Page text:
Bù jīnglì fēngyǔ zěnme jiàn cǎihóng
méiyǒu rén néng suí suí bián bián chénggōng
But my favorite Spring Festival moment would forever be a visit to a little town in 成都Chéngdū. When granny started calling me 啡啡Fēifēi that’s when I knew I was 家人Jiārén. 啡啡 was short for 咖啡Kāfēi, the color of my skin.
I really felt at home, especially in the kitchen, standing next to 奶奶Nǎinai. Watching her put together lunch and dinner was really enchanting；the poise, the confidence and swiftness of her stride. I would watch her transform a small slab of meat into a meal for five. Then, she would dip into her jar of 泡菜Pàocài to give the dish that extra layer of flavor that you couldn’t buy. I even learnt how to 包饺子Bāo jiǎozi. Well I attempted to learn. When I wasn’t with her, I spent time with my friend preparing for the New Year celebrations. Our first stop: the fireworks store. I didn’t even know these existed. In my country, only companies could import fireworks, no retail allowed. So we often resorted to the tradition of ‘Bursting Bamboo’ for personal pleasure. It’s simply lighting a homemade concoction of fuel at one end of bamboo tube and running away from the deafening kaboom that would follow. I wouldn’t be surprised if that was Chinese in origin. As I walked through the aisle, someone even me handed a basket. What?! After stocking up on a variety of sparklers, smokers and poppers, we purchased the 对联Duìlián and 福子Fúzi to hang on the door and some 红包Hóngbāo and汤圆Tāngyuán for the kids.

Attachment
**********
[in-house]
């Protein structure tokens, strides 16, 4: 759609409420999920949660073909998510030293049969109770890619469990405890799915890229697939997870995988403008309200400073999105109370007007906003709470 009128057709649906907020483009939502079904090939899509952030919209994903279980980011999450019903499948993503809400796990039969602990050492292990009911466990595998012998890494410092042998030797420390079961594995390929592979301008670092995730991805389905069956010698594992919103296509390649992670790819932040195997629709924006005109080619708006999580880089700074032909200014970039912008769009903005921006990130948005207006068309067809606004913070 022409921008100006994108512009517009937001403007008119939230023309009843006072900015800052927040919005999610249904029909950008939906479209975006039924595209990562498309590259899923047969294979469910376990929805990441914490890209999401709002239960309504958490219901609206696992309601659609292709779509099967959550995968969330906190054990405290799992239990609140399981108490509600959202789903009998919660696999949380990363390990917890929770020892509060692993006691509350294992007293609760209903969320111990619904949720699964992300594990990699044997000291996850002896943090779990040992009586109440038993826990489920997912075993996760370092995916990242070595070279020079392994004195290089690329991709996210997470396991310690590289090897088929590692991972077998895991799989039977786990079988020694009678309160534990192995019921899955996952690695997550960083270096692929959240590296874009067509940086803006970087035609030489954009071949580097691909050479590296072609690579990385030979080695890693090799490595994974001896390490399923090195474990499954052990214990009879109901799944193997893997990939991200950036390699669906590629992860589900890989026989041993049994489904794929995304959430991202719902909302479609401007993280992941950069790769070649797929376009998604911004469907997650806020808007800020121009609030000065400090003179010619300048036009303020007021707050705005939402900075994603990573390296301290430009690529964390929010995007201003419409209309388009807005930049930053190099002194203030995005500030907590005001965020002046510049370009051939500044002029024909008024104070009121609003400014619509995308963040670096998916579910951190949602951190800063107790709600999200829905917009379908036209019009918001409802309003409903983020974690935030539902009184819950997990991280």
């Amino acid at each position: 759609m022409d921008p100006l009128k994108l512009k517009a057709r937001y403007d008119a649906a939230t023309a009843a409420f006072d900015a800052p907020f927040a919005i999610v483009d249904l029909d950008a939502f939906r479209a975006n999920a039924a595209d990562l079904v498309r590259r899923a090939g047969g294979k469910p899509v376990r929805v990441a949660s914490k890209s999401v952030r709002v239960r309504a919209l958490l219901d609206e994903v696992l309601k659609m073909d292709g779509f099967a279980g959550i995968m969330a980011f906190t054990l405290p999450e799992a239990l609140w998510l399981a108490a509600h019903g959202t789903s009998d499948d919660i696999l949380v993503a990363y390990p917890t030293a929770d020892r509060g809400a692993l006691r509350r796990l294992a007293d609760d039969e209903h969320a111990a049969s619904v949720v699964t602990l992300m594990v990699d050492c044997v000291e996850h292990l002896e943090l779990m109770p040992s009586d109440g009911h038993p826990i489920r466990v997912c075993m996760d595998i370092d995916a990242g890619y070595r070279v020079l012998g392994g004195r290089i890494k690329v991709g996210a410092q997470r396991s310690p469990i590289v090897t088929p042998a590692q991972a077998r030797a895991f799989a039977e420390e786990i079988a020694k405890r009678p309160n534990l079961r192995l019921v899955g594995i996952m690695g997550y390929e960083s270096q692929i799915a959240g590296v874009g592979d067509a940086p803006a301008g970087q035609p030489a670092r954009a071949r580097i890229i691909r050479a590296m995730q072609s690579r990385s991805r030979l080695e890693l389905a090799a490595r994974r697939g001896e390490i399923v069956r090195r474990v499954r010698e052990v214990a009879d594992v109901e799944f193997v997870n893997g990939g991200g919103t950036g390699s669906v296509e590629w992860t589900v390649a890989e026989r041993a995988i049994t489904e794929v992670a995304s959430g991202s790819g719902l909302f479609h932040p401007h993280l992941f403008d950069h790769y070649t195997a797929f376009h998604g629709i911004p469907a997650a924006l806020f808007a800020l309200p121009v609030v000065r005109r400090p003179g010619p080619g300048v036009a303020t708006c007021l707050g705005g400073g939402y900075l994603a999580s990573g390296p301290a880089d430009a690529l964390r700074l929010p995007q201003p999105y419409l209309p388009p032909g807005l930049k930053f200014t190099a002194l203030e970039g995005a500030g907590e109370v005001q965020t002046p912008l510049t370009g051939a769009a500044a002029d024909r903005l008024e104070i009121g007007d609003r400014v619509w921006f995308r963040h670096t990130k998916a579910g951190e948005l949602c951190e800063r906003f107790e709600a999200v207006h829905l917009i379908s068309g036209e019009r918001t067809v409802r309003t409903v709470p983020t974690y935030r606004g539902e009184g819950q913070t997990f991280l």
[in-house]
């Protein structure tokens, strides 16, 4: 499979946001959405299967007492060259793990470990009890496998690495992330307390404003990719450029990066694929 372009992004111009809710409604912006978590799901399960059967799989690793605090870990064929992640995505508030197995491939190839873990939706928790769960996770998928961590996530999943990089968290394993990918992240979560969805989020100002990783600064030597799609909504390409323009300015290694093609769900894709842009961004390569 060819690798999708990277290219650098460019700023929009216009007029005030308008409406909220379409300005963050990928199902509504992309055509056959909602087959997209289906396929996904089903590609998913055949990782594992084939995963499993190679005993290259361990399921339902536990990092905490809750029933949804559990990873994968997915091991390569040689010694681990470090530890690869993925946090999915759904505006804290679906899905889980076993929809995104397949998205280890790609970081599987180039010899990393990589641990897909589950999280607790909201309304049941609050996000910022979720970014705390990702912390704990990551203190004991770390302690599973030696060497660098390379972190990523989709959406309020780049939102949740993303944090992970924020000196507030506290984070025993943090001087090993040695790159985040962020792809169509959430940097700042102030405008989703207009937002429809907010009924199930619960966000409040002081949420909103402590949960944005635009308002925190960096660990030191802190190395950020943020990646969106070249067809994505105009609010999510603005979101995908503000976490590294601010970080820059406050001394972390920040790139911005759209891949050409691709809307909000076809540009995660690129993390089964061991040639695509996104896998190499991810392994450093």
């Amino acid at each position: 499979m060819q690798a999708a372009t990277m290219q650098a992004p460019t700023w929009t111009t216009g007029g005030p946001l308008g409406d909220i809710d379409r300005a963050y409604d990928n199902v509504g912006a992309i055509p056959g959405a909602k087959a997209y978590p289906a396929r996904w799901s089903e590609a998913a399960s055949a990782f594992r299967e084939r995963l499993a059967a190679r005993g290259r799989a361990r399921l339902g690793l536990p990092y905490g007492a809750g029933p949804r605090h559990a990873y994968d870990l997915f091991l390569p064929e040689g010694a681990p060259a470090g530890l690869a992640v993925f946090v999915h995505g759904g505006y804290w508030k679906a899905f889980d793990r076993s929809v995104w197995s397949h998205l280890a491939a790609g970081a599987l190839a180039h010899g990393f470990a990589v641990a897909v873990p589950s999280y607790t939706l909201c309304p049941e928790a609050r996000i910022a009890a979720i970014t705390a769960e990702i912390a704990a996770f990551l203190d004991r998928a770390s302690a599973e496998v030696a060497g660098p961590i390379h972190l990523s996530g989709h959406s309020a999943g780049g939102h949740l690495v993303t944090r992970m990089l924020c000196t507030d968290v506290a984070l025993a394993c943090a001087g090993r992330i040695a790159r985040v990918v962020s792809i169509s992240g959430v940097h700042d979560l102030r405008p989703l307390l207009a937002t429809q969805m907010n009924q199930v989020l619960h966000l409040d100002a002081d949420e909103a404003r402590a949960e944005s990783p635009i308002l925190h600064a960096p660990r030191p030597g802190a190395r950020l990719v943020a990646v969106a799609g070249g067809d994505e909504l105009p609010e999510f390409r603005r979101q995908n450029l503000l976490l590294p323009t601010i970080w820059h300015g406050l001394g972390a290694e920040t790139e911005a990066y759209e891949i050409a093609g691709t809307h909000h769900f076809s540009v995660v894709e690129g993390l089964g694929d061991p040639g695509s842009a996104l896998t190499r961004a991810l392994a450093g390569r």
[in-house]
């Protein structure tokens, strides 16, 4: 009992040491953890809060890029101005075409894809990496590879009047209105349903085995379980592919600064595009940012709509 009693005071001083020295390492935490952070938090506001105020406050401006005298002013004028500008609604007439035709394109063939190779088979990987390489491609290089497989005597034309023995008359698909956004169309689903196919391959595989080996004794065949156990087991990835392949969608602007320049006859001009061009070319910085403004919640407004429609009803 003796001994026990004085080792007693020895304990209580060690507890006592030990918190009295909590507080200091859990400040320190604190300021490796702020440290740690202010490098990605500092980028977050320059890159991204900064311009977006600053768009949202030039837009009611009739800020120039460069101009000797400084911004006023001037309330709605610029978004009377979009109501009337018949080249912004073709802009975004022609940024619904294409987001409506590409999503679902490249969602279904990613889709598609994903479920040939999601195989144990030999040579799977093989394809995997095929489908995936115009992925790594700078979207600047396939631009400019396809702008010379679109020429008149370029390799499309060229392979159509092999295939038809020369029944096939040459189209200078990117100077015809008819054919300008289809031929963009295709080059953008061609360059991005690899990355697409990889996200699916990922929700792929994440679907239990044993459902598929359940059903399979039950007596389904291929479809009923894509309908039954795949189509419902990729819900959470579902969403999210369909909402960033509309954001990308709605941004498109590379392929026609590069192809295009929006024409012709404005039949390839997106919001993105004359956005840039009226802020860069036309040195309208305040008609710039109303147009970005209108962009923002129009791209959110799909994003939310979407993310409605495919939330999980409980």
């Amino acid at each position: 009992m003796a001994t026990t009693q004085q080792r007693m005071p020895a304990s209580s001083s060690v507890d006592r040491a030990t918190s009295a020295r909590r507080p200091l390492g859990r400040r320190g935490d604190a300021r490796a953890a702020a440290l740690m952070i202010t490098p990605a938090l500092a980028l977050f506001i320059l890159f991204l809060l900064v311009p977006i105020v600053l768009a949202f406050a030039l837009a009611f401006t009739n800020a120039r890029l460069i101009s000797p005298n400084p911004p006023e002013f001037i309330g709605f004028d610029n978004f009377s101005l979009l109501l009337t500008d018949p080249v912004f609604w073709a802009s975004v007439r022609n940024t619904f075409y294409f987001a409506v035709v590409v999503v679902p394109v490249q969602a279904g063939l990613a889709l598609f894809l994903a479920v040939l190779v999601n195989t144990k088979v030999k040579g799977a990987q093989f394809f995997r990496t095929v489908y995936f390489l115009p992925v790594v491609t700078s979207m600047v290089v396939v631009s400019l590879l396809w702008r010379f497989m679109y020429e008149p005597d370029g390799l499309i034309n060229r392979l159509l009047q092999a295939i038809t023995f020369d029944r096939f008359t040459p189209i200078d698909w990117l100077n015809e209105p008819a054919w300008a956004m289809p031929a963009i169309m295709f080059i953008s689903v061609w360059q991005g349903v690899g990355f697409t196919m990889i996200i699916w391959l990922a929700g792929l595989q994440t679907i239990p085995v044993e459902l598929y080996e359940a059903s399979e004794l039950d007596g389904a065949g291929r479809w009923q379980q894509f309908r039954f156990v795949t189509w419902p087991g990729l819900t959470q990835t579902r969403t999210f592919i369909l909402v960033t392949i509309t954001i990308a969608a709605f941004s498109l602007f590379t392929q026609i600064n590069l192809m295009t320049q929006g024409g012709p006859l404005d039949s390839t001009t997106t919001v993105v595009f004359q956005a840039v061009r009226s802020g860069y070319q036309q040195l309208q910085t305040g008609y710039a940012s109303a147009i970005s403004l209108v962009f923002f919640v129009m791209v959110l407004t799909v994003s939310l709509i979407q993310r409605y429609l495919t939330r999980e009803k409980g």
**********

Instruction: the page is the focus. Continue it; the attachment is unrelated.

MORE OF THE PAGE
The eve was spent as traditional as it gets; dinner with in laws and grandparents and many local dishes including homemade sausages and a lucky fish of which I accidently ate too much. After dinner, the adults settled to watch春晚Chūnwǎn. They tried their best to talk me through the sketches and 相声Xiàngsheng, but my mind kept drifting to the fireworks we purchased earlier. Before the farewells, we were already in the neighborhood square experimenting.
This is where the real show was! Everyone was busy comparing size and power and lighting as many as possible to keep the momentum going. Someone even showed up with a 6ft sparkler. That’s when I realized this ‘evil-spirits chasing thing’ was serious business. While we had our fun on the ground, colorful crackles filled the sky for what seem like 15 minutes well after midnight. The efforts put into celebrating Spring Festival always seem to be of Olympic proportions in my ‘island-sized’ eyes but I was honored to be part of it.
What will happen this year? Will I, in desperation, cook dumplings from the supermarket frozen section and await electronic 红包 on WeChat? That is yet to be seen. But for all of you who will celebrate this lovely holiday – 鸡年快乐！吉祥如意！Jī nián kuàilè! Jíxiáng rúyì!
Big crowds and celebrations not your thing? Stay home and study.
Why not work through our Chinese New Year playlist containing informative and interesting lessons?